|LeGarrete Blount, on his Twitter account, |
looking happy after signing
with the Steelers. What's up with the hand signs?
Blount should be a perfect fit in Pittsburgh, the 250-pound sledgehammer that backs up the 244-pound hammer that is Le'Veon Bell.
Steelers' fans: Don't expect Blount to be The Bus. Nobody is. It's been 18 years since a 24-year-old Jerome Bettis joined the Steelers on Draft Day in 1996 and went on to carve out a career that should put him in the Hall of Fame. Many fans have been looking for another Bus ever since Bettis retired after the 2005 season.
It's unrealistic to expect the 27-year-old Blount, or anybody else, will approximate what Bettis did. Bettis had unusually quick, nimble feet to complement brute force, surprising speed, ruthless power, relentless determination and consistent focus that lasted all the way through his 10 years in Pittsburgh. Those attributes helped him rack up a career total of 13,662 yards rushing. He was The Bus.
The Steelers become the fourth NFL team for Blount, who at one time was nicknamed The Winnebago. What the 250-pound Blount can do, hopefully, is provide a powerful one-two punch for the Steelers, a reinforcement to Bell, as well as a legitimate force on third down, in the Red Zone and in the fourth quarter.
Bell seems happy:
Retweeted by LeGarrette Blount
Meanwhile, people in Baltimore seem unhappy, or at least concerned, if the following from The Baltimore Sun is any indication, as the Ravens were reportedly interested in signing Blount in the wake of a dreadful running game in 2013 and the subsequent arrest and off-season legal woes of Ray Rice:
"The Ravens had difficulty tackling Blount during a 41-7 loss to the Patriots in December. Blount rushed for 76 yards and two touchdowns on 16 carries. The 6-foot, 250-pounder player has a hard-nosed, old-school running style. He rushed for 772 yards and scored seven touchdowns last season for New England. The former Oregon standout gained 189 of those yards in the regular-season finale against the Buffalo Bills. During a playoff win over the Indianapolis Colts, Blount rushed for 166 yards and four touchdowns."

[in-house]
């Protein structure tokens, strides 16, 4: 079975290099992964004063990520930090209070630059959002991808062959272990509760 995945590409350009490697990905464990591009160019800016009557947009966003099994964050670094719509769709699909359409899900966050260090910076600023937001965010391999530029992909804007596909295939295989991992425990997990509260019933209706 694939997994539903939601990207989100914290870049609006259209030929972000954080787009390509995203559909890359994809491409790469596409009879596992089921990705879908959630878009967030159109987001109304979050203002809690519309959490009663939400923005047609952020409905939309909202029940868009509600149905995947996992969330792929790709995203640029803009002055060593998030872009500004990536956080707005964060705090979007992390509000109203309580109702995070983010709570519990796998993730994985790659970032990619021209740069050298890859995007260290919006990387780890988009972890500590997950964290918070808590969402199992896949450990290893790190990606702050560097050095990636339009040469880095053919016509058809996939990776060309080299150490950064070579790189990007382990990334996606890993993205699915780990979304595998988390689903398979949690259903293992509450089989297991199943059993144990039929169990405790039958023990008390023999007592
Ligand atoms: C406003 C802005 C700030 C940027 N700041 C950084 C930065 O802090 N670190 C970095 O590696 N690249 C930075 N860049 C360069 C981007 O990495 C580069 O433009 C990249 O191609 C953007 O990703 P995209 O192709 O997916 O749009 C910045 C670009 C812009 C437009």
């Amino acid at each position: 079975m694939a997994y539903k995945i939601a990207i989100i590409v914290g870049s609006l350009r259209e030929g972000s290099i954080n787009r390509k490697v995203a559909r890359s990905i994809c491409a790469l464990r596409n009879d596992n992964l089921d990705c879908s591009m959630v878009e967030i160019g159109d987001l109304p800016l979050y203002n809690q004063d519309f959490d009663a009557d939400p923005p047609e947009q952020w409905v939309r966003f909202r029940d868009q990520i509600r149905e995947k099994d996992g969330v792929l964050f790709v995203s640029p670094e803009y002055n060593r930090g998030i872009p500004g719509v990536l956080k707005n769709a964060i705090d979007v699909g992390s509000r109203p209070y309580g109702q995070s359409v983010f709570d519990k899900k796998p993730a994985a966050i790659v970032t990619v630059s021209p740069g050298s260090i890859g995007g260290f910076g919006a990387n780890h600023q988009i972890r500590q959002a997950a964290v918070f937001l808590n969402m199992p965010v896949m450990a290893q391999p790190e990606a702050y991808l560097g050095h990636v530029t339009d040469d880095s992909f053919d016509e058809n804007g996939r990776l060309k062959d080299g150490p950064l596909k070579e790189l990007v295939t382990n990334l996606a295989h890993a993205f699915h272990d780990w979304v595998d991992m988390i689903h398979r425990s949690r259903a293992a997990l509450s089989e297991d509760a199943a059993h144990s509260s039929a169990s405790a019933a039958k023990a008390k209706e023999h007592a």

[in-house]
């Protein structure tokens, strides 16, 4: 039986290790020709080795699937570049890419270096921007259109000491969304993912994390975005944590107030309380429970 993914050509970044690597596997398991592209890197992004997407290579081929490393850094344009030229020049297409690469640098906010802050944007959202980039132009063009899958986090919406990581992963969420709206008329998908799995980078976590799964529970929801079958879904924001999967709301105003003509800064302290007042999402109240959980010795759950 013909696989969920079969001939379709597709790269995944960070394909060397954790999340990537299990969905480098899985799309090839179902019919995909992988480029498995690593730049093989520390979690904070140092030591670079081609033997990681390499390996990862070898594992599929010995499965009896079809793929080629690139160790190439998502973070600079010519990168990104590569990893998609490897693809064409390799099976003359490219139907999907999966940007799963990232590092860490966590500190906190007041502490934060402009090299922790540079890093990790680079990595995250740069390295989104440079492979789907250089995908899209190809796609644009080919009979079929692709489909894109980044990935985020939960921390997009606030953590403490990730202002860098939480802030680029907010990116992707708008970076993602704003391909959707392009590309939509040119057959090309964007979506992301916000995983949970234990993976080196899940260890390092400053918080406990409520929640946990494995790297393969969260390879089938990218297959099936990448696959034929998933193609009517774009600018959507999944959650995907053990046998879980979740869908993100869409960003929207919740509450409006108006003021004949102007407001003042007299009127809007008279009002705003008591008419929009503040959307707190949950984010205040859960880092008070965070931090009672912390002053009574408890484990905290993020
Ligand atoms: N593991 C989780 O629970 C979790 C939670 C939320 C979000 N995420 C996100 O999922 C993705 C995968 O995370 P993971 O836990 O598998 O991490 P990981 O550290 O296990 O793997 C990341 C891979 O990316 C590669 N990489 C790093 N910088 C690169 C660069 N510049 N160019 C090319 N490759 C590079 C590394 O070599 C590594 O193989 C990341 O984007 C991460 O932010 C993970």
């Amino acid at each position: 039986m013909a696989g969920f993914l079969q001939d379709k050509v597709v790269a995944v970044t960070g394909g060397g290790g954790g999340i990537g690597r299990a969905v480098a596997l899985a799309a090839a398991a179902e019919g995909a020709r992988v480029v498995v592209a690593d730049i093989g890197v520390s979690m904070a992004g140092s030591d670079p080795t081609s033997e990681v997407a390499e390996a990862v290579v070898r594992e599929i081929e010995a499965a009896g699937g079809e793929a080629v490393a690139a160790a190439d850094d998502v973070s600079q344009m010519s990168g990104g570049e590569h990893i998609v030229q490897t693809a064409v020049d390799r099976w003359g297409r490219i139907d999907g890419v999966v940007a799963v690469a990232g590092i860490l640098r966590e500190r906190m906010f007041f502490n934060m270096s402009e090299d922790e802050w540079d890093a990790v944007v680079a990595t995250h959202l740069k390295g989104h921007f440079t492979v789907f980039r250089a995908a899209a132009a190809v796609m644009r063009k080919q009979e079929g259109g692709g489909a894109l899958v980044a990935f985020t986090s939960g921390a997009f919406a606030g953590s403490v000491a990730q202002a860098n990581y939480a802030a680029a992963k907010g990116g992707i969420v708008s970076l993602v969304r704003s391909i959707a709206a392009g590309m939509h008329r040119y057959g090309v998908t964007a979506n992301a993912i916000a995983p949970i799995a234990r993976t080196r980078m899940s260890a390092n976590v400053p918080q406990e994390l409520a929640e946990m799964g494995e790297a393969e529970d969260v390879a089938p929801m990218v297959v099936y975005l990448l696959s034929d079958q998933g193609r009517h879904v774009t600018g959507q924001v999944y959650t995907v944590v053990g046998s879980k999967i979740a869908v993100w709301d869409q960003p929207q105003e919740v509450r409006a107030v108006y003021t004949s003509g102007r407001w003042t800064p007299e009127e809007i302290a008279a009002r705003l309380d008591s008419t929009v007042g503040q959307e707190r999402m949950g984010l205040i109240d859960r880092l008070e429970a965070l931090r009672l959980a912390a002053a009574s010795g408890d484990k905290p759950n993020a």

That is all well and good, and it sounds auspicious for the Steelers and Blount alike. At 27 years of age, Blount should be in the prime of his career. He's had some success in the league, but it's been spotty. It's been an uphill climb. Unlike Bettis, Blount was not a first-round draft choice. He came into the league as an undrafted free agent, signed by the Tennessee Titans. He bounced from Tennessee to Tampa to New England, where, to his credit, he had some late success.
His new two-year contract with Pittsburgh gives him a window -- really, his last, best chance -- to make his mark as an NFL player. Why, you ask, would this be his last, best chance? By the time this contract runs its course, Blount will be 29. If you think 29-year-old running backs are still considered prime commodities in this day and age, ask Maurice Jones-Drew. Joey Porter's Pit Bulls don't buy into that sentiment, but that's the way it seems to be in the NFL these days.
If Blount is serious about his career, his life and his legacy, he will make the most of this opportunity with the Steelers.
LeGarrette Blount on Twitter: https://twitter.com/LG_Blount
Steelers Depot: Blount Still Has Work to Do Despite Improvement
Steelers.com: Steelers Get Reinforcements at Running Back
Behind the Steel Curtain: Power and Power Now in the Steelers Backfield
LeBackfield: Steelers add LeGarrette Blount to Le'Veon Bell for best rushing combo in AFC North
Bob Labriola, Steelers Digest:
"A description of Blount’s running style can be found in his kickoff return statistics. Doing it for the first time in the NFL during the 2013 season with the Patriots, Blount averaged 29.1 yards per return with a long of 83 yards. He is a big guy who is quick to speed, and while he cannot be described as nifty, Blount has enough of a speed-power combination to make him dangerous to a defense."